It was a superb trip filled with all the elements of awesomeness: elegant water, scrambling stones, vivid wood, and heavenly fire. Plus, as all anniversary outings should, it came with a large helping of extraordinary husband. Camping doesn’t get any more glamorous than that.
On a day hike in November, when I was carrying less than 10 pounds on my back, I hurt my neck somehow. What a wimp, right? There was no blinding flash of pain but the next day I couldn’t move my neck from side to side and attempting to do so hurt a lot. Trying to turn my head back when changing lanes while driving was particularly excruciating but I thought it would pass. I even went to the chiropractor to get things popped back into place, a fix that usually works for me. Six weeks later, nothing had improved so I finally went to the doctor on Jason’s urging.
Although what transpired in the months following that visit will no doubt bore many of you, for some, my experience might explain all the mysteries of life… or some of its agonies at the very least. I am an inquisitive person and I gathered a lot of information on the topic of neck pain by constantly asking questions of any medical professional I came in contact with. You might as well benefit from that tiresome habit.
Part 1: Pill Cocktails
As I already mentioned, after about six weeks of experiencing severe neck pain with no improvement, Jason convinced me to go to the doctor. My doctor x-rayed my neck to make sure I didn’t have any fractures or compressed vertebrae. The x-ray showed nothing amiss so he concluded that my injury was limited to my muscles. He believed that I had hurt a muscle just enough that the surrounding muscles had spasmed, i.e. contracted, to protect the damaged area. This sounds nice and helpful in theory but it doesn’t feel good, especially when it becomes everlasting. My doc prescribed three days of muscle relaxants to ease my neck’s grasp and 10 days of a strong anti-inflammatory to bring down the swelling. He also recommended I heat the area in the morning and ice it at night. Additionally, physical therapy was suggested as a possible aid. My pill cocktail definitely made a big difference but I was still hurting after 10 days, so I willingly signed up for the awkward discomfort of physical therapy.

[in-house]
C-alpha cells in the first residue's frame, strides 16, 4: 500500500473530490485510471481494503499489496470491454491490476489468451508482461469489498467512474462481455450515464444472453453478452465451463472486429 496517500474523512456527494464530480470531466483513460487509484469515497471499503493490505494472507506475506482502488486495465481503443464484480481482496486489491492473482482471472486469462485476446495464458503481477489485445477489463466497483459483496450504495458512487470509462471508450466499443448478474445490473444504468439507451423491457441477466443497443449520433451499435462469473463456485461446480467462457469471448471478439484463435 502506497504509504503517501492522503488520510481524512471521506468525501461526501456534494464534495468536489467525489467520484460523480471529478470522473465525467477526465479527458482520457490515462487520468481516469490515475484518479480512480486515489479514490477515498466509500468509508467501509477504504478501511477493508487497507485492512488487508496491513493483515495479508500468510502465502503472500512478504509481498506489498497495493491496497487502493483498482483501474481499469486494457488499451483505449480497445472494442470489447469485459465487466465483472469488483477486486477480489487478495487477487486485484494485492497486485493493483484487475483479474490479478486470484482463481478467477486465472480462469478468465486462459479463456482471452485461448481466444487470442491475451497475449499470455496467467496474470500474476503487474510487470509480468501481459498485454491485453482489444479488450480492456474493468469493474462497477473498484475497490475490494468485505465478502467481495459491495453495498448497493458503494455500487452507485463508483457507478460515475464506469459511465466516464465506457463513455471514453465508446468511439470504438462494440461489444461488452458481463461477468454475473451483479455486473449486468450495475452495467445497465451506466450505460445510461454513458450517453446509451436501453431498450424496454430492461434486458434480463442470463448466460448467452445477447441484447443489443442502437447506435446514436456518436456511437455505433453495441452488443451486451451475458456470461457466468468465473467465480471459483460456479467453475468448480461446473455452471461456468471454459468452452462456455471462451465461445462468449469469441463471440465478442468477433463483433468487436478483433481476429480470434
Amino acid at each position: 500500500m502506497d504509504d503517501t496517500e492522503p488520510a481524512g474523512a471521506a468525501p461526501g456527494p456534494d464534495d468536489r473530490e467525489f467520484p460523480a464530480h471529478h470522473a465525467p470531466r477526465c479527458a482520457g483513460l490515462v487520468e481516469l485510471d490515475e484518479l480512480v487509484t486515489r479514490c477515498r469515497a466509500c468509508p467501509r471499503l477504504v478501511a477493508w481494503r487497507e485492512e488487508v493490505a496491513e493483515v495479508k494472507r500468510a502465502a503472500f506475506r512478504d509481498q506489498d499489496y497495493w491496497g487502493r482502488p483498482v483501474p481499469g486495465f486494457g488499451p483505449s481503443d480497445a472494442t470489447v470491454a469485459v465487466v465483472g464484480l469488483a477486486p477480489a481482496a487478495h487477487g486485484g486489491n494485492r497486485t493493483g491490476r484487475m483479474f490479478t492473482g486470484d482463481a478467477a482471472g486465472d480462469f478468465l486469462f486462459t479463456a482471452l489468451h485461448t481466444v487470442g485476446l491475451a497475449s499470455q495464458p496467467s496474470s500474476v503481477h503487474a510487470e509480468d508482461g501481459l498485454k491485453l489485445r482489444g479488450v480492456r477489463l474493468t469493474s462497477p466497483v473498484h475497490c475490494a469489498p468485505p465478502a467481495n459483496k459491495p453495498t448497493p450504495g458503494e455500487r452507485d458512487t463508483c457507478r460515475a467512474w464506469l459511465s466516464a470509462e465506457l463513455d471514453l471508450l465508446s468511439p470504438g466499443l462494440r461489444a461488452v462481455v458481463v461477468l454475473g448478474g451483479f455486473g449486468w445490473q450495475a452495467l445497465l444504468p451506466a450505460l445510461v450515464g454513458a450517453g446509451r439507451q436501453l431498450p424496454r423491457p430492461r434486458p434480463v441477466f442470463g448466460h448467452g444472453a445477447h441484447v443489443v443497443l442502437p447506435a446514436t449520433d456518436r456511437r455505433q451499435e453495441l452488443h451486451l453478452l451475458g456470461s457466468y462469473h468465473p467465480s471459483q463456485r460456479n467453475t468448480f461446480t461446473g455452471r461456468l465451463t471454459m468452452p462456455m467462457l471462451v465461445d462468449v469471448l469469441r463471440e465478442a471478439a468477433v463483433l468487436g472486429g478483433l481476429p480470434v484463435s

- Many new muscle relaxants on the market now are not habit forming. They aren’t the Somas you remember your wild friends enjoying as a teenager.
- Even if you have stomach issues like gastritis, novel anti-inflammatories exist that won’t irritate your delicate linings.
- When your back pops while you are being squished together during chiropractic adjustments, the pops are air escaping from facet joints.
Part 2: My PT Prognosis
My physical therapist had a slightly different opinion of my situation than my doctor. He said that women between the ages of 35 and 50 commonly suffer from neck injuries caused by decades of bad posture and weak neck muscles. He thought my problems, which practically occurred spontaneously, were basically an overdue tantrum brought about by a long history of maltreatment. He agreed that muscle spasms (tightened muscles) were the main reason for my pain but believed joint damage, not just a muscle injury, was involved. In his opinion, my muscles were protecting my joints rather than each other… silly chivalrous muscles.
- Most people have flimsy necks, especially women, unless they weightlift. However, lifting causes its own brand of neck injuries.
- Neck injuries like mine are quite common in women once they reach their mid-thirties.